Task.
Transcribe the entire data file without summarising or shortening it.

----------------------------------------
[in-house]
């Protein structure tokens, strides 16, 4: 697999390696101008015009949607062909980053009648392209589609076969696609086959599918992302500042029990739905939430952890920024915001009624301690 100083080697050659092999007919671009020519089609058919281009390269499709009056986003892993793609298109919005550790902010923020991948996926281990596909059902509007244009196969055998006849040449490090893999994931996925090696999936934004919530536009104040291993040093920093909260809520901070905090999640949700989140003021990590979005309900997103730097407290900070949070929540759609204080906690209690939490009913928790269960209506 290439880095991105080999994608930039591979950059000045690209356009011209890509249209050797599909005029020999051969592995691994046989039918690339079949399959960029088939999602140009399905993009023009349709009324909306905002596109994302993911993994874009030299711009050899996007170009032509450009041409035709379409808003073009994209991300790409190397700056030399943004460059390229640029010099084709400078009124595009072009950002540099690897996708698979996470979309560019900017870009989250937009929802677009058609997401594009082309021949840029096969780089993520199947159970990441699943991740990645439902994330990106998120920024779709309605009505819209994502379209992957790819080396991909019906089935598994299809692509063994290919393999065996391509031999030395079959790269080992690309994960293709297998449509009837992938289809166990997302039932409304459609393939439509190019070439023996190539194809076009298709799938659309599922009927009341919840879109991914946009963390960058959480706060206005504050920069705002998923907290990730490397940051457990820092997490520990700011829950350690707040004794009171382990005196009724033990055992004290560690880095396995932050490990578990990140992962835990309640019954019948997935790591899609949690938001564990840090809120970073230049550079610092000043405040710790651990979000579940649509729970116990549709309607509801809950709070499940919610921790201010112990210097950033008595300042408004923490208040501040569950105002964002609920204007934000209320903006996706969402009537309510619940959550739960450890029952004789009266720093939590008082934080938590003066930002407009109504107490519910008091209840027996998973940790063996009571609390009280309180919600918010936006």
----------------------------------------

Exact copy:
[in-house]
């Protein structure tokens, strides 16, 4: 697999390696101008015009949607062909980053009648392209589609076969696609086959599918992302500042029990739905939430952890920024915001009624301690 100083080697050659092999007919671009020519089609058919281009390269499709009056986003892993793609298109919005550790902010923020991948996926281990596909059902509007244009196969055998006849040449490090893999994931996925090696999936934004919530536009104040291993040093920093909260809520901070905090999640949700989140003021990590979005309900997103730097407290900070949070929540759609204080906690209690939490009913928790269960209506 290439880095991105080999994608930039591979950059000045690209356009011209890509249209050797599909005029020999051969592995691994046989039918690339079949399959960029088939999602140009399905993009023009349709009324909306905002596109994302993911993994874009030299711009050899996007170009032509450009041409035709379409808003073009994209991300790409190397700056030399943004460059390229640029010099084709400078009124595009072009950002540099690897996708698979996470979309560019900017870009989250937009929802677009058609997401594009082309021949840029096969780089993520199947159970990441699943991740990645439902994330990106998120920024779709309605009505819209994502379209992957790819080396991909019906089935598994299809692509063994290919393999065996391509031999030395079959790269080992690309994960293709297998449509009837992938289809166990997302039932409304459609393939439509190019070439023996190539194809076009298709799938659309599922009927009341919840879109991914946009963390960058959480706060206005504050920069705002998923907290990730490397940051457990820092997490520990700011829950350690707040004794009171382990005196009724033990055992004290560690880095396995932050490990578990990140992962835990309640019954019948997935790591899609949690938001564990840090809120970073230049550079610092000043405040710790651990979000579940649509729970116990549709309607509801809950709070499940919610921790201010112990210097950033008595300042408004923490208040501040569950105002964002609920204007934000209320903006996706969402009537309510619940959550739960450890029952004789009266720093939590008082934080938590003066930002407009109504107490519910008091209840027996998973940790063996009571609390009280309180919600918010936006």